While hunting gear may be native to the lush, wind-swept valleys in the North, there’s no ignoring the influence of Spain’s beachy coasts. Todd points to Jonathan Anderson’s work at the Madrilenian house of Loewe: “His send-up to Paula’s Ibiza, inspired by the feel-good spirit of the Balearic boutique and the romanticism and vibrancy of a Spanish summer.” Loewe might be one of the country’s biggest names on the global luxury market, but—originally founded by a group of artisans and still a purveyor to the royal court—it is as Spanish as paella.

When it comes to pinpointing a distinctly Spanish garment, Alvarez cites the Teba—another example of the Anglo-Spanish alliance. Legend has it the Teba was first crafted on Savile Row to the specifications of King Alfonso XIII. His friend, the Count of Teba had it adapted by Bel y Cia for shooting in the hot Spanish countryside. The lightweight, cardigan-like Teba was soon adopted by farmers and laborers and, today, is widely worn as a smart-casual blazer. The best are still made by local tailoring houses (like Reillo Sastre, Lange and Calvo de Mora).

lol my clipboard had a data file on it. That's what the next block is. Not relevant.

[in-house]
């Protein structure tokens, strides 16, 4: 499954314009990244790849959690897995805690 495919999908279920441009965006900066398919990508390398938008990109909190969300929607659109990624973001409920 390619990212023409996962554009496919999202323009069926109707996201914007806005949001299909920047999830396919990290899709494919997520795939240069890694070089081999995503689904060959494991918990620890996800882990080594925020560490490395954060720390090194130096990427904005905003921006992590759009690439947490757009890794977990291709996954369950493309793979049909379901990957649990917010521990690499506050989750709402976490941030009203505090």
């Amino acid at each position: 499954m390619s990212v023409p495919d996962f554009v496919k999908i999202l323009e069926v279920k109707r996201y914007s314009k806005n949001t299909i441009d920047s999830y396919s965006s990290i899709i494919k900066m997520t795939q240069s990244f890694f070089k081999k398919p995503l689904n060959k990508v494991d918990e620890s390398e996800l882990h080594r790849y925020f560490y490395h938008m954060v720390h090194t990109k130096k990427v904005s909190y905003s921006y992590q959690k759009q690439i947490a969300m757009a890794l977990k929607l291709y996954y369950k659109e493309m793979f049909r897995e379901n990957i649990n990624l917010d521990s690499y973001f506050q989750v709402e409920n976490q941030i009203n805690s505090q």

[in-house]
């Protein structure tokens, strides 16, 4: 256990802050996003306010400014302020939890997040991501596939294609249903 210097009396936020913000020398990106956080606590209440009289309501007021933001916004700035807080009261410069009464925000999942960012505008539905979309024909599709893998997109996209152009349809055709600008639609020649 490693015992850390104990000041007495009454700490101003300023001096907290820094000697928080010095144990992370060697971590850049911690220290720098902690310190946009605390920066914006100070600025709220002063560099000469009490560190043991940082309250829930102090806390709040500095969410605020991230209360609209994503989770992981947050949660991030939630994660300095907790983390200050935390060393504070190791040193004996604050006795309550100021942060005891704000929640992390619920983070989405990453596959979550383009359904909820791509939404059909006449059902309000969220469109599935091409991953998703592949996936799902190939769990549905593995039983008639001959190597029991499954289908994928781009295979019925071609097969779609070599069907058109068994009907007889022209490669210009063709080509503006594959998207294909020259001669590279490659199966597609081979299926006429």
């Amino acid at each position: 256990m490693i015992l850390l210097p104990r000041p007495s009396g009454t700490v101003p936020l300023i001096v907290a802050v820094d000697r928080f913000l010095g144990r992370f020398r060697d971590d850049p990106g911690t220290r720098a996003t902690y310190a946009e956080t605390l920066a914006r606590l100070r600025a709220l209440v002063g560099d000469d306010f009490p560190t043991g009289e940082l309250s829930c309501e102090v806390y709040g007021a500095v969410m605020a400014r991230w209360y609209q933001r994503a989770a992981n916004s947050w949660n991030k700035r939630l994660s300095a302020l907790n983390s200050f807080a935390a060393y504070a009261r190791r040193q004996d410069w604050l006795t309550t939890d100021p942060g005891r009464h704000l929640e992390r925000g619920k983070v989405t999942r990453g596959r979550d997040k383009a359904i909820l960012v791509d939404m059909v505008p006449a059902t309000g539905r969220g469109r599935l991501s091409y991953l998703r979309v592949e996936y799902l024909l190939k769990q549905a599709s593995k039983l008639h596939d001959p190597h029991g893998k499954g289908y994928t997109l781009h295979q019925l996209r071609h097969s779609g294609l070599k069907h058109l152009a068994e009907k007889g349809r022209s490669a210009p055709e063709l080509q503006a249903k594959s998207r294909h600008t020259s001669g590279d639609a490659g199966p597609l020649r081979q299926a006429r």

Justo Gimeno linen 'Teba' jacket, €410

Justo Gimeno linen ‘Teba’ jacket, €410  Beige Habilleur

This isn’t to say all Spanish men wear tailoring (they don’t) but much of what is now sported in wealthier Madrid suburbs like Salamanca has a distinct Ivy League-Rowing Blazers vibe. Their proclivity for preppy-staples—penny loafers, tennis shoes, oxford shirts, repp ties—might be owed to values shared between puritan New Englanders and Spanish Catholics. “That part of our culture hasn’t changed,” says Alvarez.

So, Spanish style: traditional, influenced by royals, colorful, slightly British, relaxed but elegant—and very much its own oeuvre. Or, in other words: Pedro Almodóvar’s lost episode of The Crown.